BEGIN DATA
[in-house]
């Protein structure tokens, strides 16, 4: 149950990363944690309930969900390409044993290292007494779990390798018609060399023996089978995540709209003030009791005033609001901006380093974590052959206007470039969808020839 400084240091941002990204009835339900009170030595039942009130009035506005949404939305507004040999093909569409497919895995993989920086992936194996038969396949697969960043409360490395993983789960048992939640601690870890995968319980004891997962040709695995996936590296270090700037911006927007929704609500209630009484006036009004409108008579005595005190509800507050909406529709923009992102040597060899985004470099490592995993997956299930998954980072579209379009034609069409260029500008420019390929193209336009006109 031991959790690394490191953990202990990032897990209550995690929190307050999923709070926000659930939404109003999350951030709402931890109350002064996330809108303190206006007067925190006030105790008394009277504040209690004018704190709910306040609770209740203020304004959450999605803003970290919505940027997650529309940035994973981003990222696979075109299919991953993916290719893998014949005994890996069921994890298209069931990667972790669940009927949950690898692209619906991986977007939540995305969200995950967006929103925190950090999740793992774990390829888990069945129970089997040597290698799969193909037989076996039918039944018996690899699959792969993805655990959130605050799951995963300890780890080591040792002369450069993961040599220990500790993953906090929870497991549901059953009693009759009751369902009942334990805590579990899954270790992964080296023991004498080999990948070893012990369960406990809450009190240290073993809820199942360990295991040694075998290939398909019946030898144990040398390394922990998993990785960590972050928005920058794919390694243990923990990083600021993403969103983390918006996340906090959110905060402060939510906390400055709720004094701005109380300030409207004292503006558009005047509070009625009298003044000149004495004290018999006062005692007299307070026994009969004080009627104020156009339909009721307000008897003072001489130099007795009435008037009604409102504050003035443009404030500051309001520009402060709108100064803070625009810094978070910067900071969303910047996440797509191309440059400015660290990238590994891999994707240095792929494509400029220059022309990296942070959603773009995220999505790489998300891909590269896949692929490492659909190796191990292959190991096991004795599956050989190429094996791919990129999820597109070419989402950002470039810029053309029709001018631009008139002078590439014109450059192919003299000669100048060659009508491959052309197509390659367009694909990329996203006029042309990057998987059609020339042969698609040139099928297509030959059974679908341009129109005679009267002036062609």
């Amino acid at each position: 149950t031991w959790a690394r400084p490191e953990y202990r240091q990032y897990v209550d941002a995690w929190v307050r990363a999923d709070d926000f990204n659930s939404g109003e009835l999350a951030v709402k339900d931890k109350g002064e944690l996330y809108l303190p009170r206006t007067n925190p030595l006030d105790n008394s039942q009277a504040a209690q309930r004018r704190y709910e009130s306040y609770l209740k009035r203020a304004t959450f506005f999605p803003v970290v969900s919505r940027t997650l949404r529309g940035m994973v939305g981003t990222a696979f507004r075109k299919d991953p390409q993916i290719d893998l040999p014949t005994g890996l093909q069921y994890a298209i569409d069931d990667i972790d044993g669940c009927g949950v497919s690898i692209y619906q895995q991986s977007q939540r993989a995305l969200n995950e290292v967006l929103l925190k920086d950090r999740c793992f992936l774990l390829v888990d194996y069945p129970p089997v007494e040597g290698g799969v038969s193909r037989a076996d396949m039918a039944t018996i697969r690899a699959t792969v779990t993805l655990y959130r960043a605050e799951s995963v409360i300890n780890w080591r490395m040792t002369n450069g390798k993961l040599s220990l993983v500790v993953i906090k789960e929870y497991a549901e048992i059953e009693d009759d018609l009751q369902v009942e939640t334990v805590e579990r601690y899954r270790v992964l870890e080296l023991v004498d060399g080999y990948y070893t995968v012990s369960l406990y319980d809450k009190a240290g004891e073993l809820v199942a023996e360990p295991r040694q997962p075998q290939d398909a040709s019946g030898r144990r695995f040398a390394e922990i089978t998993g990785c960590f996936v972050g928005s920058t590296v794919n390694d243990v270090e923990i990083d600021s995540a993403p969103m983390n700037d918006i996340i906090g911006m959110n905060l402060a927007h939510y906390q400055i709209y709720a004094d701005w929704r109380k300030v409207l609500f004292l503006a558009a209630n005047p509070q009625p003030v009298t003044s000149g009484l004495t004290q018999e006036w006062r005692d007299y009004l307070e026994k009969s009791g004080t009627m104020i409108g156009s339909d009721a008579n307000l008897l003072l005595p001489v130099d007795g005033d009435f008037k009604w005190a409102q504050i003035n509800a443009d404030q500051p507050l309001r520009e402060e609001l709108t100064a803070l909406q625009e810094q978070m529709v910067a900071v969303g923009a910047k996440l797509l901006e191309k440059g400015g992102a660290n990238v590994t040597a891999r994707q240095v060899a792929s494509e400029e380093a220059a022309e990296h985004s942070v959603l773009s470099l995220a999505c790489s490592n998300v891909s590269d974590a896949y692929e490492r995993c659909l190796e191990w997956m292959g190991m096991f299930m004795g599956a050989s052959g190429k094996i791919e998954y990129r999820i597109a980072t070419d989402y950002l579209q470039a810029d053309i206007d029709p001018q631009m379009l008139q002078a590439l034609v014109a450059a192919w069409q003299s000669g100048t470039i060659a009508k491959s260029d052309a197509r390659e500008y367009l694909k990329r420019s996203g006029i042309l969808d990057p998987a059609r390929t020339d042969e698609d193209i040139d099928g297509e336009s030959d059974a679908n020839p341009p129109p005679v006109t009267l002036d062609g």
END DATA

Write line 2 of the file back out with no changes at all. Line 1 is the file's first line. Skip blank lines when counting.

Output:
């Protein structure tokens, strides 16, 4: 149950990363944690309930969900390409044993290292007494779990390798018609060399023996089978995540709209003030009791005033609001901006380093974590052959206007470039969808020839 400084240091941002990204009835339900009170030595039942009130009035506005949404939305507004040999093909569409497919895995993989920086992936194996038969396949697969960043409360490395993983789960048992939640601690870890995968319980004891997962040709695995996936590296270090700037911006927007929704609500209630009484006036009004409108008579005595005190509800507050909406529709923009992102040597060899985004470099490592995993997956299930998954980072579209379009034609069409260029500008420019390929193209336009006109 031991959790690394490191953990202990990032897990209550995690929190307050999923709070926000659930939404109003999350951030709402931890109350002064996330809108303190206006007067925190006030105790008394009277504040209690004018704190709910306040609770209740203020304004959450999605803003970290919505940027997650529309940035994973981003990222696979075109299919991953993916290719893998014949005994890996069921994890298209069931990667972790669940009927949950690898692209619906991986977007939540995305969200995950967006929103925190950090999740793992774990390829888990069945129970089997040597290698799969193909037989076996039918039944018996690899699959792969993805655990959130605050799951995963300890780890080591040792002369450069993961040599220990500790993953906090929870497991549901059953009693009759009751369902009942334990805590579990899954270790992964080296023991004498080999990948070893012990369960406990809450009190240290073993809820199942360990295991040694075998290939398909019946030898144990040398390394922990998993990785960590972050928005920058794919390694243990923990990083600021993403969103983390918006996340906090959110905060402060939510906390400055709720004094701005109380300030409207004292503006558009005047509070009625009298003044000149004495004290018999006062005692007299307070026994009969004080009627104020156009339909009721307000008897003072001489130099007795009435008037009604409102504050003035443009404030500051309001520009402060709108100064803070625009810094978070910067900071969303910047996440797509191309440059400015660290990238590994891999994707240095792929494509400029220059022309990296942070959603773009995220999505790489998300891909590269896949692929490492659909190796191990292959190991096991004795599956050989190429094996791919990129999820597109070419989402950002470039810029053309029709001018631009008139002078590439014109450059192919003299000669100048060659009508491959052309197509390659367009694909990329996203006029042309990057998987059609020339042969698609040139099928297509030959059974679908341009129109005679009267002036062609």